In my last post, I mentioned the issue of lack of trust in institutions. It appears that our world is increasingly running on financial incentives and regulation. Psychologist Barry Schwartz states that this undermines our will to do the right thing.
This week Dr Todd Cameron, GP and practice owner in Victoria, posted an excellent four-minute LinkedIn video about why financial incentives are not as effective as we sometimes think. He mentioned the following issues with financial performance systems:
- They assume people are lazy
- They are not supported by scientific evidence
- They ignore activities that are difficult to measure
- They reduce the flexibility of organisations
- They take away resources for system improvement
- KPIs often work against each other or against other goals, values or purposes
- KPIs can undermine collaboration.
Research confirms that incentives, big or small, usually backfire. Like punishments, they affect internal motivation and creativity. Social scientist and author Alfie Kohn wrote about the ‘bonus effect’ in Psychology Today:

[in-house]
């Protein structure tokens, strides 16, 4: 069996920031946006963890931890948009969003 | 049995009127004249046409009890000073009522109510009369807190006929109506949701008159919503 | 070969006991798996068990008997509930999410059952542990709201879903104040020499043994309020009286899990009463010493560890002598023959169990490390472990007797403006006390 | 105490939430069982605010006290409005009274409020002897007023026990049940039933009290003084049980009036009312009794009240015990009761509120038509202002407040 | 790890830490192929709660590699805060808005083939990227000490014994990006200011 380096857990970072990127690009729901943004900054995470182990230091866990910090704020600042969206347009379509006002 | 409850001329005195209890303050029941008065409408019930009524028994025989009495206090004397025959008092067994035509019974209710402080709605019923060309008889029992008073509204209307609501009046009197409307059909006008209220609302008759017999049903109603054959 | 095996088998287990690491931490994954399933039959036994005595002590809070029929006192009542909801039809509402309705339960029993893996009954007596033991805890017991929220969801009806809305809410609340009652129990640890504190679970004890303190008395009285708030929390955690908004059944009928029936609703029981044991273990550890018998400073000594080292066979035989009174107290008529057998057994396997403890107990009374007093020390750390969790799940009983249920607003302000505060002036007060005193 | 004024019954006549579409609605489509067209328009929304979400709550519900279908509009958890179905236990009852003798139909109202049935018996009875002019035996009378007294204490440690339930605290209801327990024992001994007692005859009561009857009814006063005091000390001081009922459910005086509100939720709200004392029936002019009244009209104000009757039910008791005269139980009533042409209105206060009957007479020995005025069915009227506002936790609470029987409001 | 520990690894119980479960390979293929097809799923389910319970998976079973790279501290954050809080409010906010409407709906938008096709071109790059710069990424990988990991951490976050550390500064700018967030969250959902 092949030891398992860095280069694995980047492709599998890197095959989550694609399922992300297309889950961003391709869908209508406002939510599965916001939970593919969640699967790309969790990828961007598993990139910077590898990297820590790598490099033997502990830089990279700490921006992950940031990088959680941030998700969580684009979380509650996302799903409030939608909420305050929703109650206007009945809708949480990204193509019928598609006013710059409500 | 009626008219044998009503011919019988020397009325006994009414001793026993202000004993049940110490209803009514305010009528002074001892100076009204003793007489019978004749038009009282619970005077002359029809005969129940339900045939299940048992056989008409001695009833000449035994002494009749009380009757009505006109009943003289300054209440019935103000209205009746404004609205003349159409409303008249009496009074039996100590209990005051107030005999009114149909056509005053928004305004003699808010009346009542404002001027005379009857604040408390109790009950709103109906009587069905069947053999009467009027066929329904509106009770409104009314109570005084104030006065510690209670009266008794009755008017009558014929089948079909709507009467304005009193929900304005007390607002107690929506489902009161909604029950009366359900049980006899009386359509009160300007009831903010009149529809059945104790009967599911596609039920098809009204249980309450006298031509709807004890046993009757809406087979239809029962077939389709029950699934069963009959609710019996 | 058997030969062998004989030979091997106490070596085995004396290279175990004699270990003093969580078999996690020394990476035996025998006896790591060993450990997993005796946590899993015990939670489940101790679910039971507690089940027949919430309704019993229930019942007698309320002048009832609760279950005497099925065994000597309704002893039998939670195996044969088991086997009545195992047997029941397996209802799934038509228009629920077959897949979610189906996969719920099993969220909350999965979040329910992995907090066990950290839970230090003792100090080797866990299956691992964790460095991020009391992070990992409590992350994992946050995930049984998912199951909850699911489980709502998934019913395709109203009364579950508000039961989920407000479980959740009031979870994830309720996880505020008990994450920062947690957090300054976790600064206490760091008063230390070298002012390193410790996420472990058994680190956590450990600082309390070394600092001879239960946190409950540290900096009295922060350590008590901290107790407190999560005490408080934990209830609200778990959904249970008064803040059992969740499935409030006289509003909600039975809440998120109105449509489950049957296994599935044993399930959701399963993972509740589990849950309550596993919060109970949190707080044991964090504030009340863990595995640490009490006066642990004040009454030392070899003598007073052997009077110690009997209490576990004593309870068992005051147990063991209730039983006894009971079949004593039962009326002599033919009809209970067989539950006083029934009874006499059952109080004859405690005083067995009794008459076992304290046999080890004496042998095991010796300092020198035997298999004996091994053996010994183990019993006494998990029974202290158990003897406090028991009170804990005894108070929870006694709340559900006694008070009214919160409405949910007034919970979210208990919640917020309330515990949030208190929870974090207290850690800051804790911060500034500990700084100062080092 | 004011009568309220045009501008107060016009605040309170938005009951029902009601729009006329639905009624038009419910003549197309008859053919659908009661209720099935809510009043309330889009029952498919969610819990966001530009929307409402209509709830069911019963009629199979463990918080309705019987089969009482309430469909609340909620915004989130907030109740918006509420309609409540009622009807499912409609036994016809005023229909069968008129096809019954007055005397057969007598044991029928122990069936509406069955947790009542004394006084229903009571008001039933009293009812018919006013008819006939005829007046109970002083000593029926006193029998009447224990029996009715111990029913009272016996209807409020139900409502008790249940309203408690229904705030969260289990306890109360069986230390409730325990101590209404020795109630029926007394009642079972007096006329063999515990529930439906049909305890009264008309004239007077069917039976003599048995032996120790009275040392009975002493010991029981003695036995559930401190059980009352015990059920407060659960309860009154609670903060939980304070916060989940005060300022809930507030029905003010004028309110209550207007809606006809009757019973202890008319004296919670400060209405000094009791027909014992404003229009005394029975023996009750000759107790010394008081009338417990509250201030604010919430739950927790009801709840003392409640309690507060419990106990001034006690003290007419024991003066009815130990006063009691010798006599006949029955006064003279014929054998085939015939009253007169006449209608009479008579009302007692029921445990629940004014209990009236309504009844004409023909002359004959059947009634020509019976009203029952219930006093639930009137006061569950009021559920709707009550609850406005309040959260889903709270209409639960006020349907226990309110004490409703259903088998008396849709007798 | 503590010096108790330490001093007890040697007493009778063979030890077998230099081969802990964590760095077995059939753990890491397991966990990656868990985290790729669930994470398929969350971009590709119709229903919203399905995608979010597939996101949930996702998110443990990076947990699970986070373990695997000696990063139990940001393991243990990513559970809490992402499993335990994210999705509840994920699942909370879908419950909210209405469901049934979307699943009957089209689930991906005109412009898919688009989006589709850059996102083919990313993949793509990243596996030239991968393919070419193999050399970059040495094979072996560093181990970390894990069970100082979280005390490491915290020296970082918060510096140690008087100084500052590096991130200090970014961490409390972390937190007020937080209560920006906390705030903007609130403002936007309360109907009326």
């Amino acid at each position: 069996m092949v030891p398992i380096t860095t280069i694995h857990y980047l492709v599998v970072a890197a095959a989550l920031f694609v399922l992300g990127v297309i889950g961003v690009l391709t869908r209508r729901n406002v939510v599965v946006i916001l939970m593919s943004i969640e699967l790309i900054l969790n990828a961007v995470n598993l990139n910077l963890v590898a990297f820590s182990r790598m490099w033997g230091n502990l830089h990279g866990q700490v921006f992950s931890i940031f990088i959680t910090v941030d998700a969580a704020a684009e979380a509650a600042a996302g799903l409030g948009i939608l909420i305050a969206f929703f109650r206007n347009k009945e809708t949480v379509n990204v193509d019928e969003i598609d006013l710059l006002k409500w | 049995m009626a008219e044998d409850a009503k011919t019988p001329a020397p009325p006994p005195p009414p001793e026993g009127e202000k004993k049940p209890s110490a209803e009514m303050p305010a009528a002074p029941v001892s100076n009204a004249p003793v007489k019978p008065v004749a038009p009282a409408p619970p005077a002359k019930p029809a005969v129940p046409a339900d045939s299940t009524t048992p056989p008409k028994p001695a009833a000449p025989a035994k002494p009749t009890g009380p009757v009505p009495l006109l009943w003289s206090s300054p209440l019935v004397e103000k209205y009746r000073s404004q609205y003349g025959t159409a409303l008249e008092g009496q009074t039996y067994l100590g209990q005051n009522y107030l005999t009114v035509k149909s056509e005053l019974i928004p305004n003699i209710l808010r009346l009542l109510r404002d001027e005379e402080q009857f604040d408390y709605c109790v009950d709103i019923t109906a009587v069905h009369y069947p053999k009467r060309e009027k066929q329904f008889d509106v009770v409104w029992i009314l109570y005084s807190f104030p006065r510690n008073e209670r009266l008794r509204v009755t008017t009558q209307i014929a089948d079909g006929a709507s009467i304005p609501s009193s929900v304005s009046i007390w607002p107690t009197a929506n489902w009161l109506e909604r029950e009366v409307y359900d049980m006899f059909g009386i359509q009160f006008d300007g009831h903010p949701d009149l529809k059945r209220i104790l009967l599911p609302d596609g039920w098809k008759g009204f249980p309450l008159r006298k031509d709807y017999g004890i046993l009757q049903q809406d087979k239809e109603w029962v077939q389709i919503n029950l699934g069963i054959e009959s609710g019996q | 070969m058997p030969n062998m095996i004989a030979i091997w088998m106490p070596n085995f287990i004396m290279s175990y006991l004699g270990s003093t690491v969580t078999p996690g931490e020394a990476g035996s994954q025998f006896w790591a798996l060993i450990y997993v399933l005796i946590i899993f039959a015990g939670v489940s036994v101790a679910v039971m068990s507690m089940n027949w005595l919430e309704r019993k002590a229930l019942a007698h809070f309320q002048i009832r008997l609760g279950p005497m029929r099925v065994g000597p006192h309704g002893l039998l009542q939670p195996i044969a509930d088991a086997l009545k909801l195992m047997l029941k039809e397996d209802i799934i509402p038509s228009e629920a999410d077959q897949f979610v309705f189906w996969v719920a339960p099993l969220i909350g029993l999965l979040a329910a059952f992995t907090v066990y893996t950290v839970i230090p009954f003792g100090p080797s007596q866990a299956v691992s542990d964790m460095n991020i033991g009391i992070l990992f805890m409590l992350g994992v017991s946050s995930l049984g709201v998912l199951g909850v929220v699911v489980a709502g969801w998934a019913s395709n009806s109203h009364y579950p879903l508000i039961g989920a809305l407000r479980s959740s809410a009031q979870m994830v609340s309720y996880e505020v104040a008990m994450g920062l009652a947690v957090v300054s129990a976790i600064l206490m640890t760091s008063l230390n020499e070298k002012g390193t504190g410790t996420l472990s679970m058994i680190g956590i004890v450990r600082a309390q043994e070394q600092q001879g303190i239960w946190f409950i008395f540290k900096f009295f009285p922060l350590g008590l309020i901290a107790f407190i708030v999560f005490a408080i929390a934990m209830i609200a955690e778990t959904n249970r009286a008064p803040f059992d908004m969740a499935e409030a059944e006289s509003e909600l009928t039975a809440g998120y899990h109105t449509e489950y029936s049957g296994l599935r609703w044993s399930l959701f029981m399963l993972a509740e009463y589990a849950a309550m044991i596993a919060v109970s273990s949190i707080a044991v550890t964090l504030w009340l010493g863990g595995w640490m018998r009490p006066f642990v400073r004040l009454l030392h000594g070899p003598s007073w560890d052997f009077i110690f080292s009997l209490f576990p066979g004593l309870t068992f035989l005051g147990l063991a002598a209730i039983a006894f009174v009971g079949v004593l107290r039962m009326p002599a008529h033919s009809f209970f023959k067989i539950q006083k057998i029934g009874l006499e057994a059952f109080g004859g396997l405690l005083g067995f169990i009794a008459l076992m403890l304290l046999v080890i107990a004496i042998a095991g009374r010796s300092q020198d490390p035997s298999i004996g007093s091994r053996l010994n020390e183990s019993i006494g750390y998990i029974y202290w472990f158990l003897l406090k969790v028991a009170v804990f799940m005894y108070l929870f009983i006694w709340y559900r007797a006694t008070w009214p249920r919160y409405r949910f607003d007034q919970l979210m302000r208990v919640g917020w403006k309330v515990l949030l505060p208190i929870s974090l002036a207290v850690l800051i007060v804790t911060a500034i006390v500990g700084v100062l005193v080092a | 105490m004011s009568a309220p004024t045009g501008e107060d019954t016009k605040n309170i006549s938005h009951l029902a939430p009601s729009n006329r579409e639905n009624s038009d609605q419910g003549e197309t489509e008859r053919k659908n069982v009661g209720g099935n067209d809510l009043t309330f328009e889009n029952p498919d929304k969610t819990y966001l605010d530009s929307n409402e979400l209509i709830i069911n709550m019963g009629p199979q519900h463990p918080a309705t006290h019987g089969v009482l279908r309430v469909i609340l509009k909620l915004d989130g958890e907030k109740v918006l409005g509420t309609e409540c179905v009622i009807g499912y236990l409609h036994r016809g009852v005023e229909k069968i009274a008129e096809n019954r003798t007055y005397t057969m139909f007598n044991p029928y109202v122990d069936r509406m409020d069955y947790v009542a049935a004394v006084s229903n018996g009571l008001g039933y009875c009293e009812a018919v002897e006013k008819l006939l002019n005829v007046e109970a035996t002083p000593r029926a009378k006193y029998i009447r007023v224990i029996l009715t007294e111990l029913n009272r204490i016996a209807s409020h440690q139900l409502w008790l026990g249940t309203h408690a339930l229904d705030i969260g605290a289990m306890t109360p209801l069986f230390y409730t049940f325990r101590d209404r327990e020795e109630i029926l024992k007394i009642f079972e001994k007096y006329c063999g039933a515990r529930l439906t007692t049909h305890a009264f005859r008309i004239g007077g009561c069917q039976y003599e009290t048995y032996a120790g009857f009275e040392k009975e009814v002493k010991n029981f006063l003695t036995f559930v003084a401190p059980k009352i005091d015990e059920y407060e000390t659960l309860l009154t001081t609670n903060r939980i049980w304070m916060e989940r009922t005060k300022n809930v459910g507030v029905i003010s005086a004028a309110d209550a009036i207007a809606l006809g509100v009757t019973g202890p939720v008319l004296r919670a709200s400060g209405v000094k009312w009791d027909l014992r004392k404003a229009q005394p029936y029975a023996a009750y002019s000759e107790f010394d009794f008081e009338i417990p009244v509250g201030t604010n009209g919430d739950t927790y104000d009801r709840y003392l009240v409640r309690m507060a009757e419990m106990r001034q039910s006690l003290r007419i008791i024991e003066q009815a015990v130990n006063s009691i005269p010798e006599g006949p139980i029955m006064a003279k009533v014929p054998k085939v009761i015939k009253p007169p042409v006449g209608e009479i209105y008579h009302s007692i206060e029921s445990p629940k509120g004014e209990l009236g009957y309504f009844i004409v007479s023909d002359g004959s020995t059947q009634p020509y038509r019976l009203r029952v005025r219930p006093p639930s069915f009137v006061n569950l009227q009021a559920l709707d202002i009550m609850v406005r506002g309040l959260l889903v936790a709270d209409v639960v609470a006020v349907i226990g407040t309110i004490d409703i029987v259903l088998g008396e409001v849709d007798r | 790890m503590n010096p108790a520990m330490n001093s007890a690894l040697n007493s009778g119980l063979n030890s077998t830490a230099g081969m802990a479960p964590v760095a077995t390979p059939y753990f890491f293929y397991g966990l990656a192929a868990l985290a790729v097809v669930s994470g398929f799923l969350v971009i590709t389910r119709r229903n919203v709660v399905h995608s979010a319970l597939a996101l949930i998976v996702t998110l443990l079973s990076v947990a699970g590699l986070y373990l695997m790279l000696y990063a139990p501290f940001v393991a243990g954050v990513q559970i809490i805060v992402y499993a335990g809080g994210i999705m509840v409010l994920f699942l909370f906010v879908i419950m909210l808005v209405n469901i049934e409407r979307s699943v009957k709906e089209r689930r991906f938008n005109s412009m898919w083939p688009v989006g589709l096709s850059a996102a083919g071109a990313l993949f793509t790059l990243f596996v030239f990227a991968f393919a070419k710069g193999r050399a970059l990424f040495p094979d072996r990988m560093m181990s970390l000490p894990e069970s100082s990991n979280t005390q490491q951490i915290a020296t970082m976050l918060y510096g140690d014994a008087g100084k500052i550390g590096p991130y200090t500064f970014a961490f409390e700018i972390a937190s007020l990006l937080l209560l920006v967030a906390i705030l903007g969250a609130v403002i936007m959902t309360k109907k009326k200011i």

“When people are promised a monetary reward for doing a task well, the primary outcome is that they get more excited about money. This happens even when they don’t meet the standard for getting paid.”
Kohn states that rewards not only make people lose interest in whatever they had to do to get the reward but incentive systems also reduce the quality of their performance.
I believe Todd is right, money should be the byproduct of doing a great job. Pay is clearly not a motivator to improve performance. Most people get out of bed in the morning because they want to do the right thing – this is usually something we’re good at or passionate about.
Great examples and a work environment that gives people freedom and sets a clear direction at the same time are more powerful than monetary bonuses. Todd recommends that KPI funds should be used to improve systems and collaborative platforms and that targets should not be tied to financial rewards.